Virtual Field Trip to Laki Fissure

Katherine A Kelley, University of Rhode Island
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Initial Publication Date: April 15, 2021 | Reviewed: August 4, 2022


This is a virtual field trip to Iceland's Laki Fissure, which explores the 1783 eruption as a type example of a large historical lava flow eruption that had a significant impact on the local human population and the global environment. Students explore the climate impacts of the eruption, as well as the different types of volcanic deposits it produced. Students use their observations to develop hypotheses about past and future volcanic hazards associated with the volcano.

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This exercise is designed for an introductory-level geoscience class, and at URI it was developed to serve non-majors in a 100-level introductory course in volcanology.

Skills and concepts that students must have mastered

Students should have a general introduction to effusive volcanic eruptions and their hazards before doing this exercise.

How the activity is situated in the course

This activity is assigned as a homework exercise to synthesize a week-long course unit on lava flows, but can work as a stand-alone exercise.

Activity Length

Students are expected to take ~2 hours to work through the website and complete the field book activities.


Content/concepts goals for this activity

The conceptual objectives for the module are:
- Learn about the generation and properties of magma. Simulate different types of eruptions.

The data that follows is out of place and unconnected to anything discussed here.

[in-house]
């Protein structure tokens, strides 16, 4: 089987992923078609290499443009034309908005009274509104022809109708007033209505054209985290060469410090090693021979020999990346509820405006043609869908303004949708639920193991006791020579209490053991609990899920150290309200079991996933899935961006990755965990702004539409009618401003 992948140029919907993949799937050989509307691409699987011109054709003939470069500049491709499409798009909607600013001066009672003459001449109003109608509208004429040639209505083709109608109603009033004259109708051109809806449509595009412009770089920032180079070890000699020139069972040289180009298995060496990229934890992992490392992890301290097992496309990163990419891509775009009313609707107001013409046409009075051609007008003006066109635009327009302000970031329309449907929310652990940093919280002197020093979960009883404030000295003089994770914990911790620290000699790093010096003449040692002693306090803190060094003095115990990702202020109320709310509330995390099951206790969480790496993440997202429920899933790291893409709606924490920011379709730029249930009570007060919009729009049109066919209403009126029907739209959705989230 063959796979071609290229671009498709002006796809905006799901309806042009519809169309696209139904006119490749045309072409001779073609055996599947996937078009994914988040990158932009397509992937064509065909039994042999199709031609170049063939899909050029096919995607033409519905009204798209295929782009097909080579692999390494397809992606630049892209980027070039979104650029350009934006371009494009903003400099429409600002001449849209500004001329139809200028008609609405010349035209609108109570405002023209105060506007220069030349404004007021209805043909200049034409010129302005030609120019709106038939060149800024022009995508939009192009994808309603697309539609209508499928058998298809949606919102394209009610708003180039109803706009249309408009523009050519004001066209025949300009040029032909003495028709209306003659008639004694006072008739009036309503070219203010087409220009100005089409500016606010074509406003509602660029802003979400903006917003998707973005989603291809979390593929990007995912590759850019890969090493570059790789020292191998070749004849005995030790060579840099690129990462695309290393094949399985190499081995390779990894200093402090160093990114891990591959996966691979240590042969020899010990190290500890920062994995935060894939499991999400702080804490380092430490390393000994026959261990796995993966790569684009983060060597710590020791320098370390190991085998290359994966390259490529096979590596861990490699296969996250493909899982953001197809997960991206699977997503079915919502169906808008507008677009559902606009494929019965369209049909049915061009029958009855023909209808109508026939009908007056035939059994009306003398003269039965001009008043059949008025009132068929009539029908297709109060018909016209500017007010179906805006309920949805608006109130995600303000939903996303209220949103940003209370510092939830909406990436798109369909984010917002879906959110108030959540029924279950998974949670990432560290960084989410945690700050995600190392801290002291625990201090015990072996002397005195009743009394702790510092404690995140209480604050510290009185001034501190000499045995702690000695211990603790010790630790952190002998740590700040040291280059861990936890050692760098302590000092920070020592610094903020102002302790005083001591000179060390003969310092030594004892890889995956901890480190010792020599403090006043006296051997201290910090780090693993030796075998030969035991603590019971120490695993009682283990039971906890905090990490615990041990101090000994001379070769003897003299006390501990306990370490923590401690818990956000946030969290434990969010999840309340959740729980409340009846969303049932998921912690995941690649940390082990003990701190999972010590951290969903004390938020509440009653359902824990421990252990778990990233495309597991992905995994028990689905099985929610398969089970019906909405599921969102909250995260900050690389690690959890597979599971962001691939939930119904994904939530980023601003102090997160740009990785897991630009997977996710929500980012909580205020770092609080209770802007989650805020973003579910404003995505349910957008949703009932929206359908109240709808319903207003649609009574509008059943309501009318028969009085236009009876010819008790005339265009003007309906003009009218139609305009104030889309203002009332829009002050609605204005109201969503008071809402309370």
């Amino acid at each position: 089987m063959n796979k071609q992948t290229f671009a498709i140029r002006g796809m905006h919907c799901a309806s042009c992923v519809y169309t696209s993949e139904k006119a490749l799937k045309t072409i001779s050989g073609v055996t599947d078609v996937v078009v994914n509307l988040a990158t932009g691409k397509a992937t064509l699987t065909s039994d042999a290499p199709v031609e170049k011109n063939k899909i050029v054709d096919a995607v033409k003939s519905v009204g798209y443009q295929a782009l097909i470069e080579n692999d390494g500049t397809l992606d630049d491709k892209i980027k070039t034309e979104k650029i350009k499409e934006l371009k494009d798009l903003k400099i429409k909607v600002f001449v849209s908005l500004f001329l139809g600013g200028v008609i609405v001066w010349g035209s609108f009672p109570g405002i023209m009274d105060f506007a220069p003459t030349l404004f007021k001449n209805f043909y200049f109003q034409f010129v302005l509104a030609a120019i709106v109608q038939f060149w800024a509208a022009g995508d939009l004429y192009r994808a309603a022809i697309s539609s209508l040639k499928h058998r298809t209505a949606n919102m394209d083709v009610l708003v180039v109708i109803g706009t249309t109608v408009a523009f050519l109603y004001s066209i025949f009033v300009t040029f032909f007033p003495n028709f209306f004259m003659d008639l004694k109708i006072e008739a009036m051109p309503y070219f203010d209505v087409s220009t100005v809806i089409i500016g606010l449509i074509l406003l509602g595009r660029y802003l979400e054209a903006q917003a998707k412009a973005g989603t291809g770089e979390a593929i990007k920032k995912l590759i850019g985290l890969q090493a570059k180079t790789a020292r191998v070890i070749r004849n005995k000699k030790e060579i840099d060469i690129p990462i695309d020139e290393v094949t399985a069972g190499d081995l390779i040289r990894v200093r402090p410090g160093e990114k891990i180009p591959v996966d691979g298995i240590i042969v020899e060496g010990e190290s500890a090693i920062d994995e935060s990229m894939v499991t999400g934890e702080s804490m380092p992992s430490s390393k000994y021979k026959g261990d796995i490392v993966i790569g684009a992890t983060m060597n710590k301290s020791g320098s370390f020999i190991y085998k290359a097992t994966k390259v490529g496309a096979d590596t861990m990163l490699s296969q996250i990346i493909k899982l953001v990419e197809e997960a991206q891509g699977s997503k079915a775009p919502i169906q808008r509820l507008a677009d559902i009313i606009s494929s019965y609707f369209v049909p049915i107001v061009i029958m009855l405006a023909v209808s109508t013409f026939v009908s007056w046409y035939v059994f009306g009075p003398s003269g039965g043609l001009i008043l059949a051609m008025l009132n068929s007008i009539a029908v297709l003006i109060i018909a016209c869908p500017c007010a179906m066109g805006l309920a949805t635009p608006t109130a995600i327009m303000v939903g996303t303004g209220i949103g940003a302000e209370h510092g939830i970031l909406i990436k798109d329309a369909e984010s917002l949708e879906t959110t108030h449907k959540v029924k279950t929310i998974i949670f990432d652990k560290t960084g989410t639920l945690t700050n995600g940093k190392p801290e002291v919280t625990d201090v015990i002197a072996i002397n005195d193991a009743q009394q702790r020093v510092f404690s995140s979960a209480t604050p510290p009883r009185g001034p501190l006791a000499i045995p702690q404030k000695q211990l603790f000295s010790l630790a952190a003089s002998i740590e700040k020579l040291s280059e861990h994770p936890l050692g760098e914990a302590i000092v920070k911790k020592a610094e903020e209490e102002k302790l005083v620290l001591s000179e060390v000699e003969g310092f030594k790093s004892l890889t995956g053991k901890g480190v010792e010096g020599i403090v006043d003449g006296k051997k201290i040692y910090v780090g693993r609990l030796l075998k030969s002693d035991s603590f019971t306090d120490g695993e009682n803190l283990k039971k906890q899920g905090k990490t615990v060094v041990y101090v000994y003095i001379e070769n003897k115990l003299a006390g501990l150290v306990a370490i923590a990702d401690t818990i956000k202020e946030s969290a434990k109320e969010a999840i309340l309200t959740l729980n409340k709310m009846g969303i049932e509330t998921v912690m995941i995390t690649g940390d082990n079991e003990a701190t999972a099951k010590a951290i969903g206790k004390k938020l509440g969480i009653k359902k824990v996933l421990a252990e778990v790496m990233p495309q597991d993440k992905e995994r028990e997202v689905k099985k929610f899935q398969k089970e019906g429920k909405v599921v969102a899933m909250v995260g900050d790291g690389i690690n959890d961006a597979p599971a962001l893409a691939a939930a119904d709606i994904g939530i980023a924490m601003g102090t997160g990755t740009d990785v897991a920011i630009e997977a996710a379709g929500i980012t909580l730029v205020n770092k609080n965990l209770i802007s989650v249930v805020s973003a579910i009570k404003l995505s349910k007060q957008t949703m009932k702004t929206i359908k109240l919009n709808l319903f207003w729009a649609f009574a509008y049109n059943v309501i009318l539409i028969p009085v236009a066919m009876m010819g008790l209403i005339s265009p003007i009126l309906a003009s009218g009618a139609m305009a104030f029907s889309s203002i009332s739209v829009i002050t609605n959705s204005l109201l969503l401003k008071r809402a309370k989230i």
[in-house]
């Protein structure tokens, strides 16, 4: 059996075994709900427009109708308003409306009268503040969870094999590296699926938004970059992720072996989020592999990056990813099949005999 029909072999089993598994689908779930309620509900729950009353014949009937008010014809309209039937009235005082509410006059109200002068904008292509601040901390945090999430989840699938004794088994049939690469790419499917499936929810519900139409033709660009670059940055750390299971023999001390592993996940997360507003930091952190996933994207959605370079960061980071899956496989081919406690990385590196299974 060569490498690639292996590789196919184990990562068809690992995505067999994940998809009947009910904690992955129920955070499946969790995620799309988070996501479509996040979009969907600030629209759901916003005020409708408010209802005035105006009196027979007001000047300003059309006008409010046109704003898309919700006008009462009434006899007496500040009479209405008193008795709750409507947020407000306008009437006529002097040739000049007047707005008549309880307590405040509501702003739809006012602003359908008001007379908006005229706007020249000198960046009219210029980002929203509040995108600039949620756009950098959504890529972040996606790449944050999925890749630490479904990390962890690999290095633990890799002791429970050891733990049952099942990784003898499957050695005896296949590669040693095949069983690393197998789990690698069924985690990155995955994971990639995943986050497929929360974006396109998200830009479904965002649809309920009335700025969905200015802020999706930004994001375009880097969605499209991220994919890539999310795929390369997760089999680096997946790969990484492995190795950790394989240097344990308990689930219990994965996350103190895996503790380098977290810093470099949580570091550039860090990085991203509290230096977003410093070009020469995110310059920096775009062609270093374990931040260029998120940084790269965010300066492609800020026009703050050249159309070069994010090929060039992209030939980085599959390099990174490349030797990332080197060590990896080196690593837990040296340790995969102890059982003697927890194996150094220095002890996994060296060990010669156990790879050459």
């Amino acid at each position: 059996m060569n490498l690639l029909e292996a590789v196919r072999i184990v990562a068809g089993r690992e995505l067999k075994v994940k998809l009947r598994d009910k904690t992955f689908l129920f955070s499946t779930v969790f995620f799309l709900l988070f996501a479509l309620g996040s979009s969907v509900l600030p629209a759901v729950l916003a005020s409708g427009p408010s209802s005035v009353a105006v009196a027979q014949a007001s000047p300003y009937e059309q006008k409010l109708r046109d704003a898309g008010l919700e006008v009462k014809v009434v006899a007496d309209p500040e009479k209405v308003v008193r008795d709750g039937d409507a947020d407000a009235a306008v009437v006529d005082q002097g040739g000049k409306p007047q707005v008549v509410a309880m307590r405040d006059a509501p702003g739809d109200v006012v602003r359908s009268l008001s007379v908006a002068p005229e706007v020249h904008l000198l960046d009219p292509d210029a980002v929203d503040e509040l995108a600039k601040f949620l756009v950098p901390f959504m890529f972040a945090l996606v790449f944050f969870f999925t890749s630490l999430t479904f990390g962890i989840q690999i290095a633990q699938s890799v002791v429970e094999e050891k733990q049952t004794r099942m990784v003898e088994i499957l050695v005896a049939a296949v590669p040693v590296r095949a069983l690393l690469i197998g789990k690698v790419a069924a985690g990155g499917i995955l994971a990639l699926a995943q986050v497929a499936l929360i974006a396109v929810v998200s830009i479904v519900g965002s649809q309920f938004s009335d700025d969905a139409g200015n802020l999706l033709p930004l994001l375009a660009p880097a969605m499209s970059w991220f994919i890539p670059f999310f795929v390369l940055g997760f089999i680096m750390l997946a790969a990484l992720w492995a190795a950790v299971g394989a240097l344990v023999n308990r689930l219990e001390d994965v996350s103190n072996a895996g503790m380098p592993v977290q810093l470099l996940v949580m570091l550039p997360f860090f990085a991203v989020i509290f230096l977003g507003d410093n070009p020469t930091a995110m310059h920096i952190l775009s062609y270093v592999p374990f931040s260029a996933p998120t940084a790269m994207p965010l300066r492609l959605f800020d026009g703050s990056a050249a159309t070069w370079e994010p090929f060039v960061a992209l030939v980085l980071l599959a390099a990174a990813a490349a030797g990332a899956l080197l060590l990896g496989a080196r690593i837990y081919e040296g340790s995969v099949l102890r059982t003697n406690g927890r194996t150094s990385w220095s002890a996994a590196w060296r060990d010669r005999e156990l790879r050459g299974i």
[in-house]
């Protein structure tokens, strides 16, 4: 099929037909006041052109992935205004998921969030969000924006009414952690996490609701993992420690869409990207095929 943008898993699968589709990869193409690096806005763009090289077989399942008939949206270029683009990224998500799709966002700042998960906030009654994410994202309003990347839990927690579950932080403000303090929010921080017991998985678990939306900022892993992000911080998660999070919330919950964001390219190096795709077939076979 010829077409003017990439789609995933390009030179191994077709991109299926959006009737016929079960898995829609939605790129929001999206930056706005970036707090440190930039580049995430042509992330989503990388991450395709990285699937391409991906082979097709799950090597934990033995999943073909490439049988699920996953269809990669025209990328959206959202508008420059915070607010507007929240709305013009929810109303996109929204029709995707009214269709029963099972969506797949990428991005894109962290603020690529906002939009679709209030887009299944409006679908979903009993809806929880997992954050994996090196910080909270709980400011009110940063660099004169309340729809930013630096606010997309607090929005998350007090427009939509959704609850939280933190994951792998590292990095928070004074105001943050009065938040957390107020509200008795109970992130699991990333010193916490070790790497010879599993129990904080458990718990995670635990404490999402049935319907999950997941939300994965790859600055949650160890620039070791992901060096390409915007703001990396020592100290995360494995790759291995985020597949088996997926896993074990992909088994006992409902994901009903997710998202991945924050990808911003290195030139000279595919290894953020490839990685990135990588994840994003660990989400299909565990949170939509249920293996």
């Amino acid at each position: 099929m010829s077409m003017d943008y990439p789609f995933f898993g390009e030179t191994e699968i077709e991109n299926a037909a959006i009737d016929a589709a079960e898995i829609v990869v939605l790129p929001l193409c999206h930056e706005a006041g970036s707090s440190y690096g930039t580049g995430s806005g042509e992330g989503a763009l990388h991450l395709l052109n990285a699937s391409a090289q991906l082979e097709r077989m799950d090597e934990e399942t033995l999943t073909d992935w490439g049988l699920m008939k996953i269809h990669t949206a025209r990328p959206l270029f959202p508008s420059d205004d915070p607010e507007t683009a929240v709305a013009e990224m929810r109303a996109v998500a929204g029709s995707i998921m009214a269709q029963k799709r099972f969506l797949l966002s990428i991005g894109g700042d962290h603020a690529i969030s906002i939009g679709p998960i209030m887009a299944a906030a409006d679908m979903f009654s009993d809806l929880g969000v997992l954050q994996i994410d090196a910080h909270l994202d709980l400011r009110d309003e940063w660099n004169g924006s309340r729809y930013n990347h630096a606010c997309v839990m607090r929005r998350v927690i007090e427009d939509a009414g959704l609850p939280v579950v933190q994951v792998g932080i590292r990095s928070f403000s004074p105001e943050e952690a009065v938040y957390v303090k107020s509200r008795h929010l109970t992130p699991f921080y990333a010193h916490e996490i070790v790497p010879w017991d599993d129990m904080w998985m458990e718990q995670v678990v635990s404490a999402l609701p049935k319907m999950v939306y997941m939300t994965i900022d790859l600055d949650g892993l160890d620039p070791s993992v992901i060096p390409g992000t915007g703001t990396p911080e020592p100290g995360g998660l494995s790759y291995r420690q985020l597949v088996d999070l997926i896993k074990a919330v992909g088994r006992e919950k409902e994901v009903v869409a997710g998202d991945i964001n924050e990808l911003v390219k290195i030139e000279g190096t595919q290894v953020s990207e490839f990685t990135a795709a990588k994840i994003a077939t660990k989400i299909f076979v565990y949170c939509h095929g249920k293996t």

- Examine examples of lava flow eruptions and their impact on the surrounding environment.

Higher order thinking skills goals for this activity

The skills goals for the module are:
- Explore volcanoes in Hawaii and Iceland using virtual fieldtrips and collect field data
- Construct hypotheses about how the Laki eruption affected the local and global environment

Other skills goals for this activity

Description and Teaching Materials

The module is a stand-alone website, accessed at the following URL:

Everything needed to complete the exercise is included within the site itself. Students download a blank field notebook from the site, and complete it as they follow along with the navigation through the web pages.

The grading guide for the exercise is provided upon request to Katie Kelley.

Technology Needs

Students will need a computer with Internet access. Students are recommended to use a real computer, rather than a mobile device, to do this exercise.

Teaching Notes and Tips

This is a stand-alone, self-guided activity, and most students complete it independently without trouble. The PDF field notebook that students complete is a fillable form, so it can be typed in. I have found that Chrome web browsers will let students view and type in the PDF without saving it to their computer, but will not allow it to be saved or printed with the typing preserved. It is important to emphasize to students that the PDF should be saved first to their computer, or printed out in hard copy, before completing it.


Assessment is done by comparing the student responses to each field book task to expected responses (e.g., as outlined in the Instructor's Guide).

References and Resources

This URL is the website for the exercise:

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